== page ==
Refugees hold authentic, traditional Syrian weddings at Zaatari

13-06-2013 01:48 PM

Ammon News - by Muath Freij/ Jordan Times

MAFRAQ — Even though Diaa Hariri spent the last four months in the Zaatari Refugee Camp, he was still able to host a traditional Syrian wedding last week, which cost him JD30.

Hariri said he did not want his refugee status to affect his bride’s big day, so he wanted to hold the most authentic Syrian matrimony possible for his bride.

“I learned that there are several wedding shops in the camp, so I visited the most popular one and began organising the occasion,” he told The Jordan Times as he negotiated the expenses of his big day with a wedding organiser.

Hariri, who decided to postpone his wedding until he and his bride were safe in Jordan, said most Syrian parents do not mind their children getting married in the camp.

“The parents want to ensure the best future for their beloved ones,” he added.

Around 10 weddings are held in camp every week, according to Abu Mohammad, owner of one of the wedding shops at the camp, who is behind the majority of the weddings.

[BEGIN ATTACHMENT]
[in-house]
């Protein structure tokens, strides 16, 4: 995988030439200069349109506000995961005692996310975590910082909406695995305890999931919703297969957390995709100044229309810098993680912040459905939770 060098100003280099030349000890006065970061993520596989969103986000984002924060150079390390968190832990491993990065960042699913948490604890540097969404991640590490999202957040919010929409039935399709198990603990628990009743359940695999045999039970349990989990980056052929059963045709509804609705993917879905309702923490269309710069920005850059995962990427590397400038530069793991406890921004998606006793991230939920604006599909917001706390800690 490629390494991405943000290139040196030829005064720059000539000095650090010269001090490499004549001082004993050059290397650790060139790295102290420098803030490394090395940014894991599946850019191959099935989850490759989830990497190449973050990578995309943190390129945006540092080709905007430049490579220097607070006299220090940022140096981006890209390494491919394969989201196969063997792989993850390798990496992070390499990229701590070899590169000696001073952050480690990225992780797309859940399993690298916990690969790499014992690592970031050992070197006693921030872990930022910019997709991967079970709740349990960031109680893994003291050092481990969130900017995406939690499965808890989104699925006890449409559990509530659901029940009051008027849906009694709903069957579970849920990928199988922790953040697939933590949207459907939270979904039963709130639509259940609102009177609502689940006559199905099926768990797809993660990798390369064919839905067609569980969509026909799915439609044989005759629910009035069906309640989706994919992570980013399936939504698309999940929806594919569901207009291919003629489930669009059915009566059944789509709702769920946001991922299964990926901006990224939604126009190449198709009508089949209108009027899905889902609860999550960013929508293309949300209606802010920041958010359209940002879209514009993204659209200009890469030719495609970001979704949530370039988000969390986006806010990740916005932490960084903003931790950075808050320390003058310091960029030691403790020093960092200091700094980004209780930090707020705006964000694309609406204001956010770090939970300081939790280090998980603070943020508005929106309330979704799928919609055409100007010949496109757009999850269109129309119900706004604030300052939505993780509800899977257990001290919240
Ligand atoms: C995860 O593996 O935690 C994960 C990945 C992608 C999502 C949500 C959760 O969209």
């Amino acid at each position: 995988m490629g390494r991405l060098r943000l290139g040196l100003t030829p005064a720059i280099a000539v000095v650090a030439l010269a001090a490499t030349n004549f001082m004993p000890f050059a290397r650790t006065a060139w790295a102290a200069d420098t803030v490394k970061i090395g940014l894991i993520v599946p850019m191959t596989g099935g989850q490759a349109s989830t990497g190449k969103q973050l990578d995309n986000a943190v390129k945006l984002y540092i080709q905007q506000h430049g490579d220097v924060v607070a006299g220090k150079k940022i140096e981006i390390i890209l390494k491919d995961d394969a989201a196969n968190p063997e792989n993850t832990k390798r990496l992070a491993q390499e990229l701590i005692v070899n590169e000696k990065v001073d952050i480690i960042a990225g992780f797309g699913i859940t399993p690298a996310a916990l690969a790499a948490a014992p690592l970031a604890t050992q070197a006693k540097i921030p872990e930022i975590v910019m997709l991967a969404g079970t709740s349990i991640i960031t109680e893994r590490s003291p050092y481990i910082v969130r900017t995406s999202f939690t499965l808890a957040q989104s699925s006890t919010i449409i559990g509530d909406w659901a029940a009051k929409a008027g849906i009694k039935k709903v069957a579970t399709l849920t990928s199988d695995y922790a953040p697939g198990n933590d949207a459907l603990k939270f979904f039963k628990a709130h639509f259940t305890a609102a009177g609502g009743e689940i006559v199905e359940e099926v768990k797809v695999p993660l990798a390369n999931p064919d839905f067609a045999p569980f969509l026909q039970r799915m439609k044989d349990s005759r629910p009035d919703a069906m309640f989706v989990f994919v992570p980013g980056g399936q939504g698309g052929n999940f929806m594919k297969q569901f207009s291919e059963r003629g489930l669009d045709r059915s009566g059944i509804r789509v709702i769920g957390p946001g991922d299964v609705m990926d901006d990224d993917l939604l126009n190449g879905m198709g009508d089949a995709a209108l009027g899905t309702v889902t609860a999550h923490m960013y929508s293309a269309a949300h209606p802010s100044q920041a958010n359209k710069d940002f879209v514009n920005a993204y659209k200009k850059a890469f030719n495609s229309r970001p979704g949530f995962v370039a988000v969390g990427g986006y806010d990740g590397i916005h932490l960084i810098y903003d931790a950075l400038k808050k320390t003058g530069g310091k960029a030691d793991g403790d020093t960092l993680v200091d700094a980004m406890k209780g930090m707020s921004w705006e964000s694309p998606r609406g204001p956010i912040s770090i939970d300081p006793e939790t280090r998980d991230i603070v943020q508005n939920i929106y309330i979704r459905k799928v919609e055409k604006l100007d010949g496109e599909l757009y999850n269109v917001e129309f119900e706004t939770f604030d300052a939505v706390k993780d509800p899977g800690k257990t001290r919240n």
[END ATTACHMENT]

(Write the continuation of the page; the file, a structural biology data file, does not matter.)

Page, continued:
Wedding paraphernalia was an urgent requirement in the camp, according to refugees interviewed by The Jordan Times.

Abu Mohammad, who has been in the camp for more than nine months, said he started his business seven months ago because he wanted to “bring joy to the young Syrians”.

“We do not sing or dance during weddings in the camp out of respect for martyrs,” he told The Jordan Times.

“The least we can do at this time of suffering is let the bride enjoy a perfect night, dolled up in her dream dress,” he said, adding that he also opened a women’s hair salon to help the bride prepare for her big day.

“Four Syrian women work at my salon. We spend around three hours preparing the bride’s hair and applying her makeup,” he added.

Abu Mohammad said his business could also provide the happy couple with a white car — with a Syrian licence plate — to drive them around the camp, to ensure a completely authentic wedding experience.

The bride and her groom drive around their neighbourhood on their wedding night to celebrate the occasion, as they would in Syria.

“If the couple wants to rent the car, they have to pay an extra JD5,” he added.

Abu Mohammad said his business provides all of the services for JD30 per wedding.

Hariri said the store was a blessing.

“We want to the whole world we can still celebrate and enjoy life even though we are far from home,” he added.

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